Cytokine storm syndrome, also known as cytokine release syndrome (CRS), can cause multiple organ dysfunction syndrome.
Cytokine is a collection of a variety of small molecule proteins secreted by cells serving as intercellular signal transducers, such as interleukin (IL), interferon (IFN), chemokine, colony stimulating factor (CSF), and tumor necrosis factor (TNF). Cytokine spreads to the body with pathways of autocrine, paracrine, and endocrine, triggering various biological effects by the corresponding receptors on the binding cells, including regulation of cellular proliferation, differentiation, and migration. Interferon is a core cytokine of the body to resist virus infection, including type I interferon (IFN-α, IFN-β) and type II interferon (IFN-γ), generated by infected histiocytes and activated T cells, respectively.
Infection causes inflammation by stimulating the immune response, which is a common means for the body to resist pathogens such as pathogenic bacteria and viruses. In this process, cytokines are essential. Cytokine can be divided into two categories, one is pro-inflammatory cytokine, such as IL1β, IL6, IL12, TNF, and IFN-γ, which can help activate dendritic cells, pro-inflammatory macrophages, neutrophils, effector T cells, and B cells, promoting the occurrence and development of inflammatory reactions, and the other is anti-inflammatory cytokine, such as IL4, IL10 , IL13, and TGF-β, which can help activate regulatory T cells (Tregs) and anti-inflammatory macrophages, regulating the inflammatory response, and neutralize the effects of pro-inflammatory cytokines.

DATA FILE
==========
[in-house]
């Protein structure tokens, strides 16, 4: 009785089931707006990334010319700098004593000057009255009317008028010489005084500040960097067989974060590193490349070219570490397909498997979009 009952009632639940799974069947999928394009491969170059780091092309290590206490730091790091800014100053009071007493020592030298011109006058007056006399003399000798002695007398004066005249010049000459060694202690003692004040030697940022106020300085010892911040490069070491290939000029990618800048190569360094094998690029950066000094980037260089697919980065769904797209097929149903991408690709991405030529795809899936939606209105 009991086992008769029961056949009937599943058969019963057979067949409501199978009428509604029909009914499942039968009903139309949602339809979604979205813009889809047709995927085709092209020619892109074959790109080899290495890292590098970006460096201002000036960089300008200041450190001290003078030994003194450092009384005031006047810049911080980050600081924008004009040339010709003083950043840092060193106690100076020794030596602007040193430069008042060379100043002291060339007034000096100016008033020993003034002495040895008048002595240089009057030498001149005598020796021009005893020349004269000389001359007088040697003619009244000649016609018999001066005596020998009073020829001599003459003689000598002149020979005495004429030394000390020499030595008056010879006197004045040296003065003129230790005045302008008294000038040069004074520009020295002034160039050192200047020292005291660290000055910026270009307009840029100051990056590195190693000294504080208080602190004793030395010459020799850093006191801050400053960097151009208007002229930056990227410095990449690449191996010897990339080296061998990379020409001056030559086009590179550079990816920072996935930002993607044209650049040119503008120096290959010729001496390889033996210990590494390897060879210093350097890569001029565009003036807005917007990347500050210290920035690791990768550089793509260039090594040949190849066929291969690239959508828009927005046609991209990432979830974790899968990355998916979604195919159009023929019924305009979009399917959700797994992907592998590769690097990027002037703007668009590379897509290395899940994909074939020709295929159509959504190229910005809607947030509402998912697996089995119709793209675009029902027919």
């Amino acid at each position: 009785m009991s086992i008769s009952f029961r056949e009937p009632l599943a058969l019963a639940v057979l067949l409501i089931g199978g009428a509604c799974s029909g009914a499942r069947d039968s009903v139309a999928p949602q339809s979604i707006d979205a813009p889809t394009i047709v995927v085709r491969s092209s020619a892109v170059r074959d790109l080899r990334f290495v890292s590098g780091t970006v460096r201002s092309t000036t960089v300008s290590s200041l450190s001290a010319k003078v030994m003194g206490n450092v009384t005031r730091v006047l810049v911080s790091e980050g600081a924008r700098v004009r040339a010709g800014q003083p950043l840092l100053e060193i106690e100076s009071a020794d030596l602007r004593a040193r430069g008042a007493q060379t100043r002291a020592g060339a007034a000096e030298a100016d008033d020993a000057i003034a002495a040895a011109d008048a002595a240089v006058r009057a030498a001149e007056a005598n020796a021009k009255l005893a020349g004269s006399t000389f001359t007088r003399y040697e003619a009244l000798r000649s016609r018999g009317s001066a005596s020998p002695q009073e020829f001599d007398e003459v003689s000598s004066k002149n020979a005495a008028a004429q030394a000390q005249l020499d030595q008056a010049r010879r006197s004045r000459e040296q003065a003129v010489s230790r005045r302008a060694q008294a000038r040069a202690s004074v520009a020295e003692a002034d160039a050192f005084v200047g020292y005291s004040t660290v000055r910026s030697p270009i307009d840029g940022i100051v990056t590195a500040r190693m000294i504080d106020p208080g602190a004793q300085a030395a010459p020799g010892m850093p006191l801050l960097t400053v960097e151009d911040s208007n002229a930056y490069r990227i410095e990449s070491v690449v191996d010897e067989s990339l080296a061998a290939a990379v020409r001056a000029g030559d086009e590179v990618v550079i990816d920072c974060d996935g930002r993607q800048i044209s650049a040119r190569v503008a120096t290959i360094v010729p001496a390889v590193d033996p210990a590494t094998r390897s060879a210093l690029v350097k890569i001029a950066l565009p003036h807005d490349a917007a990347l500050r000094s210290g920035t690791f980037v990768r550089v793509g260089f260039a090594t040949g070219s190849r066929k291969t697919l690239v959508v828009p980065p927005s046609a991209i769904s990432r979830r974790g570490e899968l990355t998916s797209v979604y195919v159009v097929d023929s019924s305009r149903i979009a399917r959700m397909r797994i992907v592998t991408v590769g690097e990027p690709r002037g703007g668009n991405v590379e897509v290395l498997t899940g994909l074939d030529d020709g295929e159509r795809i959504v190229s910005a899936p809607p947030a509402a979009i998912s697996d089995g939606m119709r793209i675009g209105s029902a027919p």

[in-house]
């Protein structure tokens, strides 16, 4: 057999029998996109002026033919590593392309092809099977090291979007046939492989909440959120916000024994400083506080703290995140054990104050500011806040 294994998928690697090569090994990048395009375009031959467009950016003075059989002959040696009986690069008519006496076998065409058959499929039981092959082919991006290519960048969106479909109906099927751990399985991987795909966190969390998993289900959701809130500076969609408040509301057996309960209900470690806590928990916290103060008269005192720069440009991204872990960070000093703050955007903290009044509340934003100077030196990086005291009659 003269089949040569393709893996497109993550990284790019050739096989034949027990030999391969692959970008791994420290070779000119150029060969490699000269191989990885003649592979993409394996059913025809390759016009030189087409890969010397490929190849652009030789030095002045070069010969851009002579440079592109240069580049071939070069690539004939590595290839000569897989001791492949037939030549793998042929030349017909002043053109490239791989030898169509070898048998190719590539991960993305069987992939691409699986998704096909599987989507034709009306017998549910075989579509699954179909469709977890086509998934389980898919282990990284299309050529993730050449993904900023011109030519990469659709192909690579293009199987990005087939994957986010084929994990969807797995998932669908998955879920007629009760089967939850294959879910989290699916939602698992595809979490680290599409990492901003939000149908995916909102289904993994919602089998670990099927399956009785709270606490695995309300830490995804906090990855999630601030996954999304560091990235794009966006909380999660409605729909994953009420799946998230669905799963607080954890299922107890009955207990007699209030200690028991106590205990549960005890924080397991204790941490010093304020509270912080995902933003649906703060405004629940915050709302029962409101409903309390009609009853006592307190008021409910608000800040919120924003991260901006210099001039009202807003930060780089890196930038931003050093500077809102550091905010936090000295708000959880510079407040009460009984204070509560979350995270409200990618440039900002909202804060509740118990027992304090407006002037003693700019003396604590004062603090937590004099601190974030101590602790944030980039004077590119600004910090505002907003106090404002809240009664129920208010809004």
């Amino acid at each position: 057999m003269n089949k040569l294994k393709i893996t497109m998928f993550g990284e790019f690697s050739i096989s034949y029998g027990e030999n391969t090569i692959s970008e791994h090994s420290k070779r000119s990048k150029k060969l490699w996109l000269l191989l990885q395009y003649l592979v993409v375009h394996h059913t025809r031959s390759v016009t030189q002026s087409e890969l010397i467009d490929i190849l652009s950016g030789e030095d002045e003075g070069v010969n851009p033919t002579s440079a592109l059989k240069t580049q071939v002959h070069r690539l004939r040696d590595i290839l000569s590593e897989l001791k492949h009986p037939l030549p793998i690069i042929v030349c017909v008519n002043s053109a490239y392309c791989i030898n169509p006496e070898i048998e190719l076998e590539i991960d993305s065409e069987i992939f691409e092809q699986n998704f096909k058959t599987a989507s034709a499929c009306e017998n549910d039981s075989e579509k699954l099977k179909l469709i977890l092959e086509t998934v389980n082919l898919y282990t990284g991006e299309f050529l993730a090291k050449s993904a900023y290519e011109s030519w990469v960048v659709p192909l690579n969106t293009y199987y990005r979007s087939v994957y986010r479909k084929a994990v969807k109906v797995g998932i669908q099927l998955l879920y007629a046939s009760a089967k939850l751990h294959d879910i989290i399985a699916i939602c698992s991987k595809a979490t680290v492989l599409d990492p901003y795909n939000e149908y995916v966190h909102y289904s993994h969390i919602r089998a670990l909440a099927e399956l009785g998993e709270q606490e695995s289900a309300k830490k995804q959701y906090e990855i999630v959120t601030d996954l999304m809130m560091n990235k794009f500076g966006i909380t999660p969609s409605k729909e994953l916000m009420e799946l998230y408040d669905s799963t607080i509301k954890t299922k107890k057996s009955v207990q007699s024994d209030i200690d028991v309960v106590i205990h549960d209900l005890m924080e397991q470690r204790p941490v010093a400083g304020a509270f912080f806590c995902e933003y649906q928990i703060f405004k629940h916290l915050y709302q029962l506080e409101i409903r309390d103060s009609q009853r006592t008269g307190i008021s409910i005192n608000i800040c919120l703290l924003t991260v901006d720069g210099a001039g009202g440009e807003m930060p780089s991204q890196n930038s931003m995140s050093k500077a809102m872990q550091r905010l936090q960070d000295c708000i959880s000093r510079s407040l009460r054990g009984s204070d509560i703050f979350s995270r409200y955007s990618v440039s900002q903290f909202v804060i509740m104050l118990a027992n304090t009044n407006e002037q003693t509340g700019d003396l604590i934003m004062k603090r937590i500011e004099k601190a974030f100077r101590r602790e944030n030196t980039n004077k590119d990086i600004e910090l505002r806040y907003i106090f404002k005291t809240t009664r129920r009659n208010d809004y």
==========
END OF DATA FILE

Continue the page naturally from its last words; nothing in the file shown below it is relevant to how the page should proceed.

During the invasion of viruses or immunologic dysfunction, the balance between pro-inflammatory cytokines and anti-inflammatory cytokines is destroyed. Constantly generated pro-inflammatory cytokines activate more immune cells aggregating in the site of inflammation. Numerous immune cells and various pro-inflammatory cytokines cause congestion, edema, fever, lesions, other secondary infections, and even systemic inflammatory response syndrome, eventually resulting in multiple organ failure, which is termed cytokine storm, caused by diseases or treatments.
Signs and Symptoms
The secretion of multiple cytokines is closely related to the clinical symptoms. Studies have shown that IFN-γ can cause fever, chills, headaches, dizziness, and fatigue. TNF-α can cause flu-like symptoms similar to that caused by IFN-γ, with fever, general malaise, and fatigue, and can also cause watery diarrhea, vascular leakage, cardiomyopathy, and lung injury. IL-6 can lead to vascular leakage, disseminated intravascular coagulation (DIC), and cardiomyopathy. Endothelial dysfunction can result in capillary leakage, hypotension, and coagulopathy.
The condition is difficult to diagnose and mainly based on empirical therapies.
Immune modulators, including glucocorticoids, peroxisome proliferator-activated receptor agonists, sphingosine-1-phosphate receptor agonists, cyclooxygenase inhibitors, and antioxidants, anti-tumor necrosis factor treatment, intravenous immunoglobulin, angiotensin-converting enzyme inhibitors, CCR inhibitors, adenosine monophosphate-activated protein kinase agonists, OX40 mAb, cytokine signal transduction inhibitors, macrolide antibiotics, and free radical scavengers such as vitamin C and vitamin E can be administered.
Researches have shown that cytokine release is related to catecholamines such as epinephrine, and limit of its synthesis can effectively control the occurrence of CRS and can reduce cytokine production and increase survival rates without affecting the therapeutic effect.
Tyrosine hydroxylase (TH), the key rate-limiting enzyme in catecholamine synthesis, can be antagonized by metyrosine (MTR), an antihypertensive medication in clinical practices.